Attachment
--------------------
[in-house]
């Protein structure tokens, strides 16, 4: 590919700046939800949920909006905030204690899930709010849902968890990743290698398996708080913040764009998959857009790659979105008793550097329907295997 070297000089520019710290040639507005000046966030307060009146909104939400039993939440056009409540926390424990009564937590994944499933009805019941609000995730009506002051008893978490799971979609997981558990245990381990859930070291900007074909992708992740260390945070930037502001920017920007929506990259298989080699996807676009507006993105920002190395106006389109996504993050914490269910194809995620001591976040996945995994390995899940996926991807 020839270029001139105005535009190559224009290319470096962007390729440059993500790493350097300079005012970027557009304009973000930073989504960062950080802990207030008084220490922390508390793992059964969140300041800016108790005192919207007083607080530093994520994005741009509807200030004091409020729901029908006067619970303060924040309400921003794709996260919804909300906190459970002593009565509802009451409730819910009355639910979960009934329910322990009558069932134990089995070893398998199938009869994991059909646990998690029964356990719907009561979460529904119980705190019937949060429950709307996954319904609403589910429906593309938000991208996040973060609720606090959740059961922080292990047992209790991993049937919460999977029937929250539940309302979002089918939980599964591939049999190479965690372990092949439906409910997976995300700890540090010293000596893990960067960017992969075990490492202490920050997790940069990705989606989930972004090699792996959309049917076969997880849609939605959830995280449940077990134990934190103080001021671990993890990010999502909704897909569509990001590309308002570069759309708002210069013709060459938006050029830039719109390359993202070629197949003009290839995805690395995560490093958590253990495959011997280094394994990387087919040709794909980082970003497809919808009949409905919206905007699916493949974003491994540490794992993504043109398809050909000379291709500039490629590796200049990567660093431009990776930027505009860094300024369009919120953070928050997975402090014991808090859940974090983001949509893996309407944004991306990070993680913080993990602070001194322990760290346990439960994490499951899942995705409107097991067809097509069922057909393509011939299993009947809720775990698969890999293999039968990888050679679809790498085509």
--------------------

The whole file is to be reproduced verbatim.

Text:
[in-house]
């Protein structure tokens, strides 16, 4: 590919700046939800949920909006905030204690899930709010849902968890990743290698398996708080913040764009998959857009790659979105008793550097329907295997 070297000089520019710290040639507005000046966030307060009146909104939400039993939440056009409540926390424990009564937590994944499933009805019941609000995730009506002051008893978490799971979609997981558990245990381990859930070291900007074909992708992740260390945070930037502001920017920007929506990259298989080699996807676009507006993105920002190395106006389109996504993050914490269910194809995620001591976040996945995994390995899940996926991807 020839270029001139105005535009190559224009290319470096962007390729440059993500790493350097300079005012970027557009304009973000930073989504960062950080802990207030008084220490922390508390793992059964969140300041800016108790005192919207007083607080530093994520994005741009509807200030004091409020729901029908006067619970303060924040309400921003794709996260919804909300906190459970002593009565509802009451409730819910009355639910979960009934329910322990009558069932134990089995070893398998199938009869994991059909646990998690029964356990719907009561979460529904119980705190019937949060429950709307996954319904609403589910429906593309938000991208996040973060609720606090959740059961922080292990047992209790991993049937919460999977029937929250539940309302979002089918939980599964591939049999190479965690372990092949439906409910997976995300700890540090010293000596893990960067960017992969075990490492202490920050997790940069990705989606989930972004090699792996959309049917076969997880849609939605959830995280449940077990134990934190103080001021671990993890990010999502909704897909569509990001590309308002570069759309708002210069013709060459938006050029830039719109390359993202070629197949003009290839995805690395995560490093958590253990495959011997280094394994990387087919040709794909980082970003497809919808009949409905919206905007699916493949974003491994540490794992993504043109398809050909000379291709500039490629590796200049990567660093431009990776930027505009860094300024369009919120953070928050997975402090014991808090859940974090983001949509893996309407944004991306990070993680913080993990602070001194322990760290346990439960994490499951899942995705409107097991067809097509069922057909393509011939299993009947809720775990698969890999293999039968990888050679679809790498085509």